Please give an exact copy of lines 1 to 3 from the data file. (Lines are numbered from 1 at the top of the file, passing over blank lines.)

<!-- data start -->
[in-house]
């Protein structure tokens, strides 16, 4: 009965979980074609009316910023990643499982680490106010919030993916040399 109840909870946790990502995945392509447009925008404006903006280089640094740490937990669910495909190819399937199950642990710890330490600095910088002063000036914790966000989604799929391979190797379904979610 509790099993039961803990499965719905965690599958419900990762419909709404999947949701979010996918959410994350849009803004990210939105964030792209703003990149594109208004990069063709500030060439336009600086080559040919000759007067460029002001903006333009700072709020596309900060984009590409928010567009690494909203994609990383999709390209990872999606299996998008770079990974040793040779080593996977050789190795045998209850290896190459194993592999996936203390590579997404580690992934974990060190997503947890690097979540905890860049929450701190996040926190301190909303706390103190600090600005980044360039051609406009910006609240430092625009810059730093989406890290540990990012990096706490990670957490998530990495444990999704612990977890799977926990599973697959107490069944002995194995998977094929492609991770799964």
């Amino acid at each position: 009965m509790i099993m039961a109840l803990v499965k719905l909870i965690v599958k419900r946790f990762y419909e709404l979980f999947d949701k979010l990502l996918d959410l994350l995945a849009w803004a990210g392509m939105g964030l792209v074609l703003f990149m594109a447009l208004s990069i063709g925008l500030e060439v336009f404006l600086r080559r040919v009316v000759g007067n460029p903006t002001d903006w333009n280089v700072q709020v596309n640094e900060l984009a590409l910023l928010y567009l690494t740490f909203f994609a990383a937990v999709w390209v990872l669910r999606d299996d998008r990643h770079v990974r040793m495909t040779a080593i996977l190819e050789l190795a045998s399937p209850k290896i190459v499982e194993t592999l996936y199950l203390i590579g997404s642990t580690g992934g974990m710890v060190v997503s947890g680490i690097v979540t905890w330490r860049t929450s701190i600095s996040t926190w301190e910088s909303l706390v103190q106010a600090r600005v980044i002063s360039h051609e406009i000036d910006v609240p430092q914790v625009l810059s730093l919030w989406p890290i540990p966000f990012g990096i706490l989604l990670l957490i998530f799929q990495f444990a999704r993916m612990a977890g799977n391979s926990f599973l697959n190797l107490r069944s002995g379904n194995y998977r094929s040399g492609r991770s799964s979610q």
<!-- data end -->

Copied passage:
[in-house]
């Protein structure tokens, strides 16, 4: 009965979980074609009316910023990643499982680490106010919030993916040399 109840909870946790990502995945392509447009925008404006903006280089640094740490937990669910495909190819399937199950642990710890330490600095910088002063000036914790966000989604799929391979190797379904979610 509790099993039961803990499965719905965690599958419900990762419909709404999947949701979010996918959410994350849009803004990210939105964030792209703003990149594109208004990069063709500030060439336009600086080559040919000759007067460029002001903006333009700072709020596309900060984009590409928010567009690494909203994609990383999709390209990872999606299996998008770079990974040793040779080593996977050789190795045998209850290896190459194993592999996936203390590579997404580690992934974990060190997503947890690097979540905890860049929450701190996040926190301190909303706390103190600090600005980044360039051609406009910006609240430092625009810059730093989406890290540990990012990096706490990670957490998530990495444990999704612990977890799977926990599973697959107490069944002995194995998977094929492609991770799964």
């Amino acid at each position: 009965m509790i099993m039961a109840l803990v499965k719905l909870i965690v599958k419900r946790f990762y419909e709404l979980f999947d949701k979010l990502l996918d959410l994350l995945a849009w803004a990210g392509m939105g964030l792209v074609l703003f990149m594109a447009l208004s990069i063709g925008l500030e060439v336009f404006l600086r080559r040919v009316v000759g007067n460029p903006t002001d903006w333009n280089v700072q709020v596309n640094e900060l984009a590409l910023l928010y567009l690494t740490f909203f994609a990383a937990v999709w390209v990872l669910r999606d299996d998008r990643h770079v990974r040793m495909t040779a080593i996977l190819e050789l190795a045998s399937p209850k290896i190459v499982e194993t592999l996936y199950l203390i590579g997404s642990t580690g992934g974990m710890v060190v997503s947890g680490i690097v979540t905890w330490r860049t929450s701190i600095s996040t926190w301190e910088s909303l706390v103190q106010a600090r600005v980044i002063s360039h051609e406009i000036d910006v609240p430092q914790v625009l810059s730093l919030w989406p890290i540990p966000f990012g990096i706490l989604l990670l957490i998530f799929q990495f444990a999704r993916m612990a977890g799977n391979s926990f599973l697959n190797l107490r069944s002995g379904n194995y998977r094929s040399g492609r991770s799964s979610q």